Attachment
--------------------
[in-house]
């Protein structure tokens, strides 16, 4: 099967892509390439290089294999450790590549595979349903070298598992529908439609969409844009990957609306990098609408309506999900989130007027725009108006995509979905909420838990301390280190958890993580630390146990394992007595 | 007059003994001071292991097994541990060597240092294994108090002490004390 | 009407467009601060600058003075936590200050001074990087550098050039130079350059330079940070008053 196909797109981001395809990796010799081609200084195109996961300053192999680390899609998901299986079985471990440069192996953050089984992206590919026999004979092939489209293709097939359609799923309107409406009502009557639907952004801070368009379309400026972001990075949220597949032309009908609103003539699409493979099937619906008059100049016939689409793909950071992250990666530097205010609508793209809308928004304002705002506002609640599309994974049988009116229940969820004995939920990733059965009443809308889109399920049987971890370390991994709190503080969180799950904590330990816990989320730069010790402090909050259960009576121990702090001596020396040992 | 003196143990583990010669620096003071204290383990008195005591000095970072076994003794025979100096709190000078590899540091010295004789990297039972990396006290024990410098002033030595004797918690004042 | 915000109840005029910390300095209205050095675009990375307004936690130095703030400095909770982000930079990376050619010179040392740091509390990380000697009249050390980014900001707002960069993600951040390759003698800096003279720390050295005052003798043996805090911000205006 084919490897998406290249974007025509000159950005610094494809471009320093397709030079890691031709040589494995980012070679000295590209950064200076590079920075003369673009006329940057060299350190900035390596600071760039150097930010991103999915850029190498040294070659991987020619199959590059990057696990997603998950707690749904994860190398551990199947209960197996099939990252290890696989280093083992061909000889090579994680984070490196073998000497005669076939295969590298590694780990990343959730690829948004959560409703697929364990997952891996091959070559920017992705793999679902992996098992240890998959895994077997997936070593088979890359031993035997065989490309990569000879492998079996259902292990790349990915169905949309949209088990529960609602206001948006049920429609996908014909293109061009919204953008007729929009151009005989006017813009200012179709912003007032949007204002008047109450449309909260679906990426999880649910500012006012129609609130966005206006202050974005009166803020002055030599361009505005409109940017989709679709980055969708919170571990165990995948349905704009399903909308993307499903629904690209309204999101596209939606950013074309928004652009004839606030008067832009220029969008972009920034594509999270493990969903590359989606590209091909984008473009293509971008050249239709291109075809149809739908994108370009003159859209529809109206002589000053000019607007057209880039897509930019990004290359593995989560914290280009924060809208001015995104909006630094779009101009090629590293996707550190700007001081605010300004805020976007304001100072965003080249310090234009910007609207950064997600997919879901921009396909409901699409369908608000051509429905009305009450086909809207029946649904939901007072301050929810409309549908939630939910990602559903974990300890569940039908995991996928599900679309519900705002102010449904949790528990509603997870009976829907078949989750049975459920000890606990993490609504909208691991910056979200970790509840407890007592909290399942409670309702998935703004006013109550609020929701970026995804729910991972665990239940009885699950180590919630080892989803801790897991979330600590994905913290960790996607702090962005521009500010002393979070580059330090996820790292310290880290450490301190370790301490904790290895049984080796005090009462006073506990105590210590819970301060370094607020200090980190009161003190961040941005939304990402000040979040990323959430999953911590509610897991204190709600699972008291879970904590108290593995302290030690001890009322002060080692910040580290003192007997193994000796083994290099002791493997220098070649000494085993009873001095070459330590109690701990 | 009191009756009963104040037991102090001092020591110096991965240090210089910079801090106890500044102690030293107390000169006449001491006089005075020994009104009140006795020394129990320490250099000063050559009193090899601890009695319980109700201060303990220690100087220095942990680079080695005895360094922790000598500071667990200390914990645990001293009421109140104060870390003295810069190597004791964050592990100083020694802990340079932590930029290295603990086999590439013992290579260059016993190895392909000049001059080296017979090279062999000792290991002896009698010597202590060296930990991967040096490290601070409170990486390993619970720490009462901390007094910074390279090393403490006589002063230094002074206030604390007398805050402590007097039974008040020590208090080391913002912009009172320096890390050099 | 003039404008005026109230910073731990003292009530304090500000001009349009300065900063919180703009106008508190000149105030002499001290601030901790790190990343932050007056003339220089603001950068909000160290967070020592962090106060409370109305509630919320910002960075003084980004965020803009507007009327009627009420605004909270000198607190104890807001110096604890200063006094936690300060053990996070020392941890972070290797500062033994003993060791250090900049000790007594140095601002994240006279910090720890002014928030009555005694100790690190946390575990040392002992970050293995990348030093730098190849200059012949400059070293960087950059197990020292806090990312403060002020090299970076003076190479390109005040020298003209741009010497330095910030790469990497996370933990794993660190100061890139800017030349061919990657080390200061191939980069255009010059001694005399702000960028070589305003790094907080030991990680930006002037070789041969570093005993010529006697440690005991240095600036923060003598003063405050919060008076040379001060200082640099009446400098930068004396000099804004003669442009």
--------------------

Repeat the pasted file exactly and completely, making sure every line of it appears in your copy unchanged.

[in-house]
């Protein structure tokens, strides 16, 4: 099967892509390439290089294999450790590549595979349903070298598992529908439609969409844009990957609306990098609408309506999900989130007027725009108006995509979905909420838990301390280190958890993580630390146990394992007595 | 007059003994001071292991097994541990060597240092294994108090002490004390 | 009407467009601060600058003075936590200050001074990087550098050039130079350059330079940070008053 196909797109981001395809990796010799081609200084195109996961300053192999680390899609998901299986079985471990440069192996953050089984992206590919026999004979092939489209293709097939359609799923309107409406009502009557639907952004801070368009379309400026972001990075949220597949032309009908609103003539699409493979099937619906008059100049016939689409793909950071992250990666530097205010609508793209809308928004304002705002506002609640599309994974049988009116229940969820004995939920990733059965009443809308889109399920049987971890370390991994709190503080969180799950904590330990816990989320730069010790402090909050259960009576121990702090001596020396040992 | 003196143990583990010669620096003071204290383990008195005591000095970072076994003794025979100096709190000078590899540091010295004789990297039972990396006290024990410098002033030595004797918690004042 | 915000109840005029910390300095209205050095675009990375307004936690130095703030400095909770982000930079990376050619010179040392740091509390990380000697009249050390980014900001707002960069993600951040390759003698800096003279720390050295005052003798043996805090911000205006 084919490897998406290249974007025509000159950005610094494809471009320093397709030079890691031709040589494995980012070679000295590209950064200076590079920075003369673009006329940057060299350190900035390596600071760039150097930010991103999915850029190498040294070659991987020619199959590059990057696990997603998950707690749904994860190398551990199947209960197996099939990252290890696989280093083992061909000889090579994680984070490196073998000497005669076939295969590298590694780990990343959730690829948004959560409703697929364990997952891996091959070559920017992705793999679902992996098992240890998959895994077997997936070593088979890359031993035997065989490309990569000879492998079996259902292990790349990915169905949309949209088990529960609602206001948006049920429609996908014909293109061009919204953008007729929009151009005989006017813009200012179709912003007032949007204002008047109450449309909260679906990426999880649910500012006012129609609130966005206006202050974005009166803020002055030599361009505005409109940017989709679709980055969708919170571990165990995948349905704009399903909308993307499903629904690209309204999101596209939606950013074309928004652009004839606030008067832009220029969008972009920034594509999270493990969903590359989606590209091909984008473009293509971008050249239709291109075809149809739908994108370009003159859209529809109206002589000053000019607007057209880039897509930019990004290359593995989560914290280009924060809208001015995104909006630094779009101009090629590293996707550190700007001081605010300004805020976007304001100072965003080249310090234009910007609207950064997600997919879901921009396909409901699409369908608000051509429905009305009450086909809207029946649904939901007072301050929810409309549908939630939910990602559903974990300890569940039908995991996928599900679309519900705002102010449904949790528990509603997870009976829907078949989750049975459920000890606990993490609504909208691991910056979200970790509840407890007592909290399942409670309702998935703004006013109550609020929701970026995804729910991972665990239940009885699950180590919630080892989803801790897991979330600590994905913290960790996607702090962005521009500010002393979070580059330090996820790292310290880290450490301190370790301490904790290895049984080796005090009462006073506990105590210590819970301060370094607020200090980190009161003190961040941005939304990402000040979040990323959430999953911590509610897991204190709600699972008291879970904590108290593995302290030690001890009322002060080692910040580290003192007997193994000796083994290099002791493997220098070649000494085993009873001095070459330590109690701990 | 009191009756009963104040037991102090001092020591110096991965240090210089910079801090106890500044102690030293107390000169006449001491006089005075020994009104009140006795020394129990320490250099000063050559009193090899601890009695319980109700201060303990220690100087220095942990680079080695005895360094922790000598500071667990200390914990645990001293009421109140104060870390003295810069190597004791964050592990100083020694802990340079932590930029290295603990086999590439013992290579260059016993190895392909000049001059080296017979090279062999000792290991002896009698010597202590060296930990991967040096490290601070409170990486390993619970720490009462901390007094910074390279090393403490006589002063230094002074206030604390007398805050402590007097039974008040020590208090080391913002912009009172320096890390050099 | 003039404008005026109230910073731990003292009530304090500000001009349009300065900063919180703009106008508190000149105030002499001290601030901790790190990343932050007056003339220089603001950068909000160290967070020592962090106060409370109305509630919320910002960075003084980004965020803009507007009327009627009420605004909270000198607190104890807001110096604890200063006094936690300060053990996070020392941890972070290797500062033994003993060791250090900049000790007594140095601002994240006279910090720890002014928030009555005694100790690190946390575990040392002992970050293995990348030093730098190849200059012949400059070293960087950059197990020292806090990312403060002020090299970076003076190479390109005040020298003209741009010497330095910030790469990497996370933990794993660190100061890139800017030349061919990657080390200061191939980069255009010059001694005399702000960028070589305003790094907080030991990680930006002037070789041969570093005993010529006697440690005991240095600036923060003598003063405050919060008076040379001060200082640099009446400098930068004396000099804004003669442009």